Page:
The dragon Temeraire and his captain Laurence have been sent to the prison colony of Australia, as consequence for a treacherous act of kindness. They could not, in good conscience, allow the British to engage in biological warfare, and so shared with the French the cure they had found for a communicable disease that was decimating their dragons.
Now, however, they are stuck down under, where supplies are low and the native game (Kangaroo and the like) a poor substitute for sheep and cattle. What's worse, the deposed local governor begs their assistance in restoring him to power; and an old enemy arrives from England to claim one of the eggs they had brought with them to set up a local covert. Unwilling to get in the way of a British appointment, but unable to see that the mutinous locals acted entirely unjustly against an obviously inept and likely corrupt governor, Lawrence and friends decide to pursue a different mission into the outback, where they face innumerable hardships and make a few intiguing discoveries.
For fans of the series, this will be essential reading, as another episode in the exciting adventures of the dutiful but headstrong Laurence and the wise but impulsive dragon Temeraire. The series as a whole provides an alternate history of the Napoleonic wars as if there were intelligent dragons who could be enlisted to form an aerial corps, and were large enough to carry a fighting crew. Laurence himself was a sea captain who unwittingly found himself harnessed as captain to an intelligent dragon. One of the more intiguing aspects of the series is that it provides a new look at salient aspects of colonial history - slavery, trade, class, war, property, propriety - from the perspective of an intelligent species who doesn't share British prejudices. The series develops as Lawrence, who had deeply felt intuitions about duty and honor and loyalty, comes to reconsider his loyalties and develop a broader view as a result of his interactions with the dragon he cares about deeply.
Along the way, throughout the series, Novik has aimed to explore the extent of the influence of the British empire and its allies and enemies. There are volumes set in China and Europe and Africa, and now with a volume set in Australia all that remains is for the focus to move to the Americas. I found this volume, though, less intriguing than the others. In part this is because Australia is depicted as such a wasteland. There is hardly any interaction with the Indigenous tribes, and so much of the trek across the outback focuses on interactions among the men and the officers and exploring the uneasy position of Lawrence, now that he is no longer an officer but is more than an average man given his connection with a powerful dragon and his still obvious capacity as leader. One thing that disappointed me was that there seemed to be very little development in either Lawrence or, especially, Temeraire. In fact, what has been most engaging to me about the series was the development of Temeraire's intelligence and understanding of the world around him. Here, though, he doesn't seem much to develop. He is still puzzled by things we should find more puzzling - such as why one sovereign nation should have the right to regulate the trade of another nation. On the whole, though, he seems more petty and preening and jealous in this book than ever before. This is a nice break from the endless battling that has occupied the past few books, but it was disappointing that in a real sense nothing much happens here. I'll keep reading the series, but look forward to new developments. I'd like to think of this as a transition novel, a catching breath and paving way for something bigger, ... at least I hope that's what we can expect from the next one.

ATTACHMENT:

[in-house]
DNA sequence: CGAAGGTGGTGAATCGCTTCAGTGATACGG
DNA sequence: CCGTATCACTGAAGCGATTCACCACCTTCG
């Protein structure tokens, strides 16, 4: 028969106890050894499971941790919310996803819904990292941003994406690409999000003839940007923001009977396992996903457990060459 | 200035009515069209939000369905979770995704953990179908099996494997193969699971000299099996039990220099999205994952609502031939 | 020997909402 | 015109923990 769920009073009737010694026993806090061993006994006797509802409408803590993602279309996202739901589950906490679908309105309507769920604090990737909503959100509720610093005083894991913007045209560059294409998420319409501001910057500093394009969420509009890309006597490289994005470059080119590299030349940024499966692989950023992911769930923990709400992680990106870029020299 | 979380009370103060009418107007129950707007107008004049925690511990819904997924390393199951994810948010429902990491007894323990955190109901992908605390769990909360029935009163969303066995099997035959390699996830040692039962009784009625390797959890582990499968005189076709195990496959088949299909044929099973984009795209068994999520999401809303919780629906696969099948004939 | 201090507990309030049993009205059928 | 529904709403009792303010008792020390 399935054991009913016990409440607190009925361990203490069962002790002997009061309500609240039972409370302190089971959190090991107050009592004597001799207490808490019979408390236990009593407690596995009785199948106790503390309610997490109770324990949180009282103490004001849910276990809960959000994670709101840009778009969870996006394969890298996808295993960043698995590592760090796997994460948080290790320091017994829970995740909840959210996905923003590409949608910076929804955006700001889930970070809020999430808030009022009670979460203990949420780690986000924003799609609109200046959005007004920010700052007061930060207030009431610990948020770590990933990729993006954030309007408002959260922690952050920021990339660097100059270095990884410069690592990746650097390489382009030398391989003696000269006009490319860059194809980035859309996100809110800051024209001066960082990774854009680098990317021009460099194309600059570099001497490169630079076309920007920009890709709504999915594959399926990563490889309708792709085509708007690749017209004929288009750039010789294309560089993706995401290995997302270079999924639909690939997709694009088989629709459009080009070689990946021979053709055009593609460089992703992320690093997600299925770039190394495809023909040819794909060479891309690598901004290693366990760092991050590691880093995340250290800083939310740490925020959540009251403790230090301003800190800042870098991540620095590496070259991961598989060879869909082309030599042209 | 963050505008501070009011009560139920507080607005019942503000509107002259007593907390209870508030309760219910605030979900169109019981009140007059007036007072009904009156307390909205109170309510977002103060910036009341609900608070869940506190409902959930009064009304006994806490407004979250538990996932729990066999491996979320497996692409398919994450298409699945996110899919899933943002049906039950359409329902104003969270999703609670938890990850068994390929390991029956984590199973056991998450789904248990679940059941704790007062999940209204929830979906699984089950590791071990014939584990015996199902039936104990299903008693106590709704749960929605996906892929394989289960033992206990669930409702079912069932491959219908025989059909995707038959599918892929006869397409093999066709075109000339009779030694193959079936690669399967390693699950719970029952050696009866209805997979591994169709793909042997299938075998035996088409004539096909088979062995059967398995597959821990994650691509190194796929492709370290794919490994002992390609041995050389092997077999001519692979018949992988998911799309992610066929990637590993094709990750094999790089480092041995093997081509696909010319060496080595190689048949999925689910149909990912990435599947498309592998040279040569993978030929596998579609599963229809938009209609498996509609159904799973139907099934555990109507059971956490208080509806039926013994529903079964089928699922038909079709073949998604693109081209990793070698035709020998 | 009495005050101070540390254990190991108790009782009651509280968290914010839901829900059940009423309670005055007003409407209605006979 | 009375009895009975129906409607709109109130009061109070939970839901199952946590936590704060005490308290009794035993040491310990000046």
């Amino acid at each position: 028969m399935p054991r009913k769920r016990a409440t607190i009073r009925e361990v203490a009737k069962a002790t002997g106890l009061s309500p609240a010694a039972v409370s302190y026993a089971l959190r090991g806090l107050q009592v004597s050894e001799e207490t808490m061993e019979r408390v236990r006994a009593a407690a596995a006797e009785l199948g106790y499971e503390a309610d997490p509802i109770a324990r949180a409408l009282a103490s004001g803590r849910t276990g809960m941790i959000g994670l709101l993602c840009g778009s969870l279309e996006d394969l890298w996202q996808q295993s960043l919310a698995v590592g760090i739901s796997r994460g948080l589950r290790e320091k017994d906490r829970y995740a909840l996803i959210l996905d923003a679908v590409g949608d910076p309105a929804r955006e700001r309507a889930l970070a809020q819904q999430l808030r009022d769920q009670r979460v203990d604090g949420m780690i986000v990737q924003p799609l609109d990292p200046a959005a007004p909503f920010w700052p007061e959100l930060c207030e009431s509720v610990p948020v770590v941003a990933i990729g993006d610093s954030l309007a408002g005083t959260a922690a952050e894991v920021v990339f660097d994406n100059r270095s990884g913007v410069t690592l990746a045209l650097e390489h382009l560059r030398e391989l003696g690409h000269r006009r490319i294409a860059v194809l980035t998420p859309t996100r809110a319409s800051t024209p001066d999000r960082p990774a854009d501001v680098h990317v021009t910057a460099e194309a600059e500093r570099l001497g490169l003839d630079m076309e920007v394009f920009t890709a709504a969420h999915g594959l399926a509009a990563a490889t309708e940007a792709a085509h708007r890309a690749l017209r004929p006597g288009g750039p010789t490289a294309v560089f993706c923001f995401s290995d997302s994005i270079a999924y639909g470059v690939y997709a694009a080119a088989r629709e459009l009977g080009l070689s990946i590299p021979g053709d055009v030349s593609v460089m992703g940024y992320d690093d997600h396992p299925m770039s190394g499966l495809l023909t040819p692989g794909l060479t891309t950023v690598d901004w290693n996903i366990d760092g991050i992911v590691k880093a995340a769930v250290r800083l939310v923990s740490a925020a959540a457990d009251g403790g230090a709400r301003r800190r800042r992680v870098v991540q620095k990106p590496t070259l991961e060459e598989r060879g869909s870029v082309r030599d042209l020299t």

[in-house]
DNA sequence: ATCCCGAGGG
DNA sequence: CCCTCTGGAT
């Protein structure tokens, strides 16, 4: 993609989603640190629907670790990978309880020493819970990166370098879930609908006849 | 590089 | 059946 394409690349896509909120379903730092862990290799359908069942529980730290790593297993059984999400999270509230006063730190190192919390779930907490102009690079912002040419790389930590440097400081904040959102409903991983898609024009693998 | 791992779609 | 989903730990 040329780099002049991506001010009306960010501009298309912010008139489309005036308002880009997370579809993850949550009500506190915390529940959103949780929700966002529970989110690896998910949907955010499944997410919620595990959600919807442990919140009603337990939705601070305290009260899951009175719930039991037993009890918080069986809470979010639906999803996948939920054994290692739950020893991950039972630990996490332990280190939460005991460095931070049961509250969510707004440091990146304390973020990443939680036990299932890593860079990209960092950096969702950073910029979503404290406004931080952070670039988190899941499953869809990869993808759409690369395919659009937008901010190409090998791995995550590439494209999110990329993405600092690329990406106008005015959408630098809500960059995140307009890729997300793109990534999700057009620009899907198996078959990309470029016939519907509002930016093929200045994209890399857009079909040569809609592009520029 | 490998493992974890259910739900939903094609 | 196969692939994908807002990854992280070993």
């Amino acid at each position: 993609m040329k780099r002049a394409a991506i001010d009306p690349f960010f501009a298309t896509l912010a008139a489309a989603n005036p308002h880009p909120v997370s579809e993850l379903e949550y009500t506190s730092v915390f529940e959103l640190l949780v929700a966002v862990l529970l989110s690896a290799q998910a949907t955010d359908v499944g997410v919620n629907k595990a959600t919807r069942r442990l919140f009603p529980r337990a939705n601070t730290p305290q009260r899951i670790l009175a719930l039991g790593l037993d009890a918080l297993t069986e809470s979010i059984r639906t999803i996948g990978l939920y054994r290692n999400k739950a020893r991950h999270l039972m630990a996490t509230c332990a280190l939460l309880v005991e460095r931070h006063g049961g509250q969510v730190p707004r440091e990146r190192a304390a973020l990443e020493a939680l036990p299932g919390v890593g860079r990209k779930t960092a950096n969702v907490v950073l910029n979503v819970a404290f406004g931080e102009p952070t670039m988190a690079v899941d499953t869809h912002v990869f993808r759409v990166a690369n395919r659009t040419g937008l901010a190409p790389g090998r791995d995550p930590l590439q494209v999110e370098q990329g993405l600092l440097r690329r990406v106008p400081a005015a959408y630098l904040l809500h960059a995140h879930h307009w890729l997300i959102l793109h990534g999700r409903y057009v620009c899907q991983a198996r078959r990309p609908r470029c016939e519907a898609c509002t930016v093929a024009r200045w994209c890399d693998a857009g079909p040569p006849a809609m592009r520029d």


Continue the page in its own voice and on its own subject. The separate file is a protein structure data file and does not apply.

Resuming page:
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About the reviewer
Nathan Andersen (nateandersen)
I teach philosophy at Eckerd College, in Saint Petersburg, Florida. I run an award-winning International Cinema series in Tampa Bay (www.eckerd.edu/ic), and am co-director of … more
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